1. (CBS) The school bus never stopped at the secluded trailer on Hickory Crossroads in rural North Carolina because for five years Nissa and Kent Warren home schooled their children.

[I at first thought this was fact, but all we know was the Warrens kept their kids at home and claimed they were home schooling. So, I would say this is an inference from evidence.]

2. "This is one of those cases that will always haunt me," says Tom Lock, the Johnston County district attorney.

[Opinion. He thinks it will, but gives no evidence.]

3. In the bedroom, 14-year-old Brandon had committed suicide with a rifle after killing his brother Kyle and sister Marnie. Their mother discovered the bodies.

[Because nobody saw these things happen, we call these strong inferences. They aren't facts because they weren't directly observed.]

4. It turned out the Warrens had home schooled before, in Arizona, where they were convicted of child abuse. An investigator there wrote: "The children are tortured physically and emotionally." That's information North Carolina school officials are not required to collect.

[I would say this is mostly inference. The investigator did not know if any homeschooling was going on in the home; the family only claimed they were home schooling. It is also unlikely that the Arizona investigator saw abuse happen; he or she probably only inferred it from evidence that he or she saw.]

5. Since it became legal in North Carolina in 1985, the number of home school students has jumped from just a few hundred to more than 50,000. But there's been no change in the number of state employees overseeing the program - just three for the entire state.

[Fact; this is verifiable information.]

6. Marcia Herman-Giddens is on the state task force that reviewed the Warren case. The conclusion: home school laws "allow persons who maltreat children to maintain social isolation in order for the abuse and neglect to remain undetected."

[Opinion. How does she know homeschooling is what allowed these people to safely abuse? We can’t verify this, and she hasn’t shown how she has inferred it from other facts, so it is an opinion.]

7. But Hal Young, an advocate for home school parents, says most parents are loving and doing a very good job. . . .

[Possibly an inference. Since Mr. Young is familiar with homeschooling parents, he might have reason to infer this.]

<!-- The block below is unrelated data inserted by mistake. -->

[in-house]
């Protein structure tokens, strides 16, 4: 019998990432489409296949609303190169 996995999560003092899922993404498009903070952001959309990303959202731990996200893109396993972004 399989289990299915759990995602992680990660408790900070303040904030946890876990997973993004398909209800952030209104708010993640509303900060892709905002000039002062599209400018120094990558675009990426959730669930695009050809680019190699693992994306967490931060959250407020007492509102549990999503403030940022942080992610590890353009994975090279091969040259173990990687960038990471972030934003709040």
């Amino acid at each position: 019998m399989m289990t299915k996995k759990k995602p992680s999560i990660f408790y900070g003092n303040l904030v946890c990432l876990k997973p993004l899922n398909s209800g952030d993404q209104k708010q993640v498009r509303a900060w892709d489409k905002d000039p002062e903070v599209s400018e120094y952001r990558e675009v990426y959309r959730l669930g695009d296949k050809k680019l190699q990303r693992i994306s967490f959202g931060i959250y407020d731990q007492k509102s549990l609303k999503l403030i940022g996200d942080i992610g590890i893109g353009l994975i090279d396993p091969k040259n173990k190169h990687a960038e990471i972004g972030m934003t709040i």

8. The Warrens were acquitted of child abuse charges but spent 45 days in jail for failing to secure a firearm.



10. It is estimated that 850,000 children in this country are home-schooled.


11. The overwhelming majority by parents who have only the best interests of their children at heart.


12. A CBS News investigation found dozens of cases of parents convicted or accused of murder or child abuse who were teaching their children at home, out of the public eye.


13. In Iowa, a father is serving life, and a mother goes on trial later this month, for killing their 10-year-old adopted son and burying him at their house.


14. Because they were home schooling, no one noticed he was missing for more than a year.


15. "The genuine home schoolers are doing a great job with their children, but there is a subgroup of people that are keeping them in isolation, keeping them from public view because the children often do have visible injuries," says Herman-Giddens.


16. Hal Young and other home school advocates vigorously defend the right to teach their children at home without government intrusion.


17. "The cases that you've mentioned are very, very rare - extremely rare," says Young.


18. In eight states, parents don't have to tell anyone they're home schooling. Unlike teachers, in 38 states and the District of Columbia, parents need virtually no qualifications to home school. Not one state requires criminal background checks to see if parents have abuse convictions.


Copyright November 07, 2003, all rights reserved. 10065 views